Alnylam hopes for 2018 filing for RNAi liver disease drug
Alnylam is hoping to file a second RNA interference (RNAi) drug with the FDA by the end of 2018 after unveiling encouraging early-stage data for givosiran in a rare liver disease.
The technology uses small strands of RNA to silence or interfere with the coding of rogue proteins that cause certain diseases – but getting RNAi to produce meaningful results in the clinic has taken more than 15 years of investment from Alnylam and other biotechs.
But the technology is finally producing results in trials. Alnylam filed its first RNAi therapy with the FDA late last year, asking the regulator to review patisiran for the rare disease Hereditary ATTR Amyloidosis.
Alnylam’s RNAi rival Ionis is developing RNAi drugs with pharma companies such as AstraZeneca.
Massachusetts-based Alnylam announced results from phase 1 and phase 1/2 open-label extension studies of givosiran, an RNAi therapeutic targeting aminolevulinic acid synthase (ALAS1) for treatment of acute hepatic porphyrias (AHPs).
Results presented at the European Association for the Study of the Liver (EASL) – and a set of phase 1 figures showed givosiran led to rapid, dose dependent, and durable lowering of induced ALAS1 mRNA in patients with recurrent attacks.
Lowering of ALAS1 resulted in corresponding reductions in both aminolevulinic acid (ALA), believed to be the primary neurotoxic intermediate responsible for disease manifestations, and porphobilinogen (PBG).
Results seemed to support a monthly dose, and although there were serious adverse events reported in six patients, none were assessed as related to the study drug.
Alynlam added that a “robust treatment effect” was maintained in givosiran-treated patients with extended dosing in the open label extension (OLE) study.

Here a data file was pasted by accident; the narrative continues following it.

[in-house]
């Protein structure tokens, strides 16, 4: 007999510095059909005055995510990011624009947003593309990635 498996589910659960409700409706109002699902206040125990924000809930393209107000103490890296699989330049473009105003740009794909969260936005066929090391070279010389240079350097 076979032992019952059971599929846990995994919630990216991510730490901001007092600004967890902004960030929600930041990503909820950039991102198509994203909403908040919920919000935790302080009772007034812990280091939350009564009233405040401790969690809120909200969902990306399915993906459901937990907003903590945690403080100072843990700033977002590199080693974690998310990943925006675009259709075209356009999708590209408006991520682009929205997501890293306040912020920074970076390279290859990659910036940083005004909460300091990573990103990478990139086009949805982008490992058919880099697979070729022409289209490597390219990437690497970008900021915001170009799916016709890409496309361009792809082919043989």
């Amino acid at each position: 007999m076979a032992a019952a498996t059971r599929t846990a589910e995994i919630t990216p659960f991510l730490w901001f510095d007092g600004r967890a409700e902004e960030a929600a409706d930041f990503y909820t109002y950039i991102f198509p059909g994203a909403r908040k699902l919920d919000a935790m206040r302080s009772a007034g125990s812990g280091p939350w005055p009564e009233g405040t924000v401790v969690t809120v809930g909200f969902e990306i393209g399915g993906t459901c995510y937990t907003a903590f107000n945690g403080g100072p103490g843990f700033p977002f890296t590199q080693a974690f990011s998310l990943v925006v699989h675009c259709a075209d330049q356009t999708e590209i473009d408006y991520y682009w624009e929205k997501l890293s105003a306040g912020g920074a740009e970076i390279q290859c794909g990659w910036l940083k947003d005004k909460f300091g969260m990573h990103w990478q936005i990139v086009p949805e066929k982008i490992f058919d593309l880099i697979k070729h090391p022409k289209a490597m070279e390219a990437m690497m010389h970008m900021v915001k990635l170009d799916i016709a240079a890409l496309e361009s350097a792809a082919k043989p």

Results again pointed to a monthly dosing schedule, at 2.5mg/kg strength, the company said. There were serious events in two patients – one presented with upper extremity deep vein thrombosis.
This was assessed as unlikely to be related to the study drug, due to the presence of catheter in a vein, and damage from chronic use of hemin, an older treatment for the condition.
Another had an anaphylactic reaction after the third dose of givosiran, which was linked to the study drug. Alnylam noted that the patient has a past history of asthma, oral allergy syndrome, and allergic reactions to acne cream possibly latex gloves.
The event was resolved with medical management and the patient quit the study.
Describing findings as “very encouraging”, Akin Akinc, general manager of the givosiran programme at Alnylam, said the results support an “accelerated” phase 3 development plan.
This would involve a filing later this year based on an interim analysis of the phase 3 ENVISION study in mid-2018.
Akinc said: “We expect to enrol the thirtieth patient into ENVISION in the coming weeks in support of the planned interim analysis in mid-2018, which, if positive, would support a potential NDA filing for givosiran by end of this year.”
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